“This year at GITEX it’s all about LIVE – construction, events, boardroom and of course LIVE Retail. What else is there to demonstrate this better than our very own Hybris Labs Changing Room. Together with other smart innovations that make people’s lives easier, we showcased our concept of an interactive shopping or dressing experience to the visitors at GITEX. Many big retailers love the idea of connecting a digital experience with a store visit. To attract even more attention we will move the Changing Room to the newly created Customer Experience Center in the new Dubai office after GITEX.”
We might be regretting that headline pretty soon… ‘Limitlessly’ is slightly exaggerated. Those of you who know Hybris Labs better or have been following our blog will in fact debunk this statement as a blatant lie. ‘Leveraging’ is a bit dicey too actually. ‘Labs’ is fine though.
What we have been trying to do and are continuously succeeding with, is making it possible for SAP teams around the world to show and in some cases even rebuild our prototypes without our physical presence. The two latest examples of this sort of collaboration were presented by our colleagues in Mexico and Japan.
In Mexico it’s the original Smart Wine Shelf that’s creating a buzz. It was stored in the US for quite some time, so we’re happy to see it in action again. After all, it was the very first wine shelf we built and in a way marks the beginning of the Labs era as you know it today.
Our Japanese colleagues decided to go with Infinite Cart. Even if we need to invest some time to ‘leverage’ our demos and make sure they work, we think it’s definitely worth it. Because at the end: Everybody’s happy.
YaaS offers a coupon services. The “Coupon Management (Beta)” package can be added with the YaaS Marketplace via the YaaS Builder (Administration – Subscriptions). With “Configure it” you could start to add coupons in the Builder, but we will do it in Node-RED and our percentage value will depend on temperature values.
Before we start we also have to manage the required scopes in the Builder Clients. I’ve selected all 4 scopes and as you can see there’s also a
hybris.coupon.redemption event for PubSub (the previous blog post Order created goes more into PubSub and events).
Create a coupon
Let’s start to create a coupon. The easiest way would be to use an inject node with a value. But we want to use temperature values. Therefore I’ve installed the openweathermap Node-RED library and obtained an API key on OpenWeatherMap.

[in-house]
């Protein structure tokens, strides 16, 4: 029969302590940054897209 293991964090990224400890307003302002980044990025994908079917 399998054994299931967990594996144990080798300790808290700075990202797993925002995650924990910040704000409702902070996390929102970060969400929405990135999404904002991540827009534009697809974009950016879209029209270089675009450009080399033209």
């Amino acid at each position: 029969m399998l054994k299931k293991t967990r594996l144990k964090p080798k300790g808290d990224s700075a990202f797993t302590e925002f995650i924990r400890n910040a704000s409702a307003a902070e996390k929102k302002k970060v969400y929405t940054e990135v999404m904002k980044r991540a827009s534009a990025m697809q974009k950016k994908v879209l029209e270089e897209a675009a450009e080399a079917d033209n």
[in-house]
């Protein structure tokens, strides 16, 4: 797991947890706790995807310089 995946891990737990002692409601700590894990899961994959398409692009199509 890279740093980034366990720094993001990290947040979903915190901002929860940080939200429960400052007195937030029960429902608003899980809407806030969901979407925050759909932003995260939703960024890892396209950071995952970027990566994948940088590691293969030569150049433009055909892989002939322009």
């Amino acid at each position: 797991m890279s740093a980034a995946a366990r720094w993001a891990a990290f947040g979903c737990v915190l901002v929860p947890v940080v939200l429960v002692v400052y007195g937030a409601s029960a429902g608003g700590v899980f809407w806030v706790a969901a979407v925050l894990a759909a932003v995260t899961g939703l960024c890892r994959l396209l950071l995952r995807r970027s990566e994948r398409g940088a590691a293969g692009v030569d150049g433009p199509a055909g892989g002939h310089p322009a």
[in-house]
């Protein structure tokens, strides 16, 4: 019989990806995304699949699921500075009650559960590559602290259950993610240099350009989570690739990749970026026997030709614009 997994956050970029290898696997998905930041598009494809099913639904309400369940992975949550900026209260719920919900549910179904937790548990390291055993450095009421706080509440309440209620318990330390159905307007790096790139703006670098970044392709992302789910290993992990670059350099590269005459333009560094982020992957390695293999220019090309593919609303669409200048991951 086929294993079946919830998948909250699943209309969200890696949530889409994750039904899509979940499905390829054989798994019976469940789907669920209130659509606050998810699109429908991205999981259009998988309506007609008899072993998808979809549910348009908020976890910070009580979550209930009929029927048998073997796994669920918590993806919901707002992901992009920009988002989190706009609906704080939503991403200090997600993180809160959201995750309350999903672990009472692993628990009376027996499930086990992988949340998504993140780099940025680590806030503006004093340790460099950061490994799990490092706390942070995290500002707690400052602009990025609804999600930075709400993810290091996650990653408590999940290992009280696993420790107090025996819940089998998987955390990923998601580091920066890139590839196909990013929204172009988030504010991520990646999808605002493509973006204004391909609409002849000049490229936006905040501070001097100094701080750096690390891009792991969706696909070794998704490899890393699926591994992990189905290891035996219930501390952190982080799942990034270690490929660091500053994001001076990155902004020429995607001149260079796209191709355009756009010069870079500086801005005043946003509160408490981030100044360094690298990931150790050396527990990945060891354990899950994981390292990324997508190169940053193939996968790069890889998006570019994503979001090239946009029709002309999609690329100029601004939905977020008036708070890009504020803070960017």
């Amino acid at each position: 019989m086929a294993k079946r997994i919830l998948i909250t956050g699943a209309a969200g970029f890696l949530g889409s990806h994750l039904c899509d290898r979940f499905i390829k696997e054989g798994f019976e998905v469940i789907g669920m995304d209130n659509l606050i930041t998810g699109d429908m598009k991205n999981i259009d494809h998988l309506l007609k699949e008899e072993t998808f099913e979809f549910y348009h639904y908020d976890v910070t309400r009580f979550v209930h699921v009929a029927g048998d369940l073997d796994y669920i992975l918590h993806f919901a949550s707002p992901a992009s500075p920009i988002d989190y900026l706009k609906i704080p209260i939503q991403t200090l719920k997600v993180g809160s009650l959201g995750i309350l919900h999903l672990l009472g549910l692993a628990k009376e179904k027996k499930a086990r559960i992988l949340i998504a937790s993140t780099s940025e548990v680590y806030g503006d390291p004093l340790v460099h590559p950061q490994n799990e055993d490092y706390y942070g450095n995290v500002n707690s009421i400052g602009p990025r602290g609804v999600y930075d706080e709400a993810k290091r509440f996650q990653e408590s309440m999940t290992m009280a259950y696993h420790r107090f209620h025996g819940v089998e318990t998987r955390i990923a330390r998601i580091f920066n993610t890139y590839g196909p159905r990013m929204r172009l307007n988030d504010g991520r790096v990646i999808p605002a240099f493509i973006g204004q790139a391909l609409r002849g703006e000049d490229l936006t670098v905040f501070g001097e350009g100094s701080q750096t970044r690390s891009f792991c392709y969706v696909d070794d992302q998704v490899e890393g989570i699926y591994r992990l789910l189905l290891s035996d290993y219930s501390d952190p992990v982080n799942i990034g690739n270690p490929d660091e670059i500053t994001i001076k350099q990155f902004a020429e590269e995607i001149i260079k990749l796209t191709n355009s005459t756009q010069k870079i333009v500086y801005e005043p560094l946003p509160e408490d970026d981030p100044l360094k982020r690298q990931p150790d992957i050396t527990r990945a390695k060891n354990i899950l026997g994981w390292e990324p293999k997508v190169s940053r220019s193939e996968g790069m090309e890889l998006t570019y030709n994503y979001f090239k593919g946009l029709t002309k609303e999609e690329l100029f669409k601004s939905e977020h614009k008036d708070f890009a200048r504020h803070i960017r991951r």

Drag & drop the openweathermap node and configure it:
With a change node you change the ‘tempc’ value to a payload:
Now we add a coupon create node and select Percentage as the Type. We connect all the nodes, add an inject node and deploy it. When you now press the inject node you see the coupon code and the percentage value:
But before you get too excited, the summer in Munich is cold. So the discount price isn’t so high and it would only make sense if you sold winter stuff. For summer clothing and cold drinks it would make sense to start at 40 degree Celsius and subtract the temperature.
Get coupon and apply it
You can take a look at the Builder in Coupons to see the new created coupon. To get the coupon in Node-RED, add the coupon get node to the flow and configure it. Also add an inject node with the coupon text as string and a debug node:
When you now press the inject node you can see the coupon data in the debug tab on the right side. To apply this coupon to a shopping cart, just drag & drop a apply discount node and configure it for a customer:
After deploying it and pressing the inject node again the discount is added to the customer shopping cart. Open the shop, log in with the customer account and take a look at the shopping cart. You may have to add a product to see it:
The weather forecast for the weekend looks better. Sunday should be 25 degrees, so enjoy the shopping, weather and weekend with some YaaS and Node-RED hacking:
- Take the temperature from tomorrow’s weather forecast
- Use a function node to subtract a temperature value from 42
- Use Fahrenheit divided by π 🙂
- listen to the
Have you looked deeper into the checkout and order API? In the order documentation you can find an Events section. These events are published when e.g. an order is created. With the PubSub service you can consume these events.
“The PubSub service enables clients on the YaaS platform to integrate using asynchronous message-based communication.” For more information you can read the PubSub documentation.
I will show you how you can use the PubSub nodes. Yesterday I updated the PubSub nodes. Therefore you should update the YaaS Node-RED modules (hint: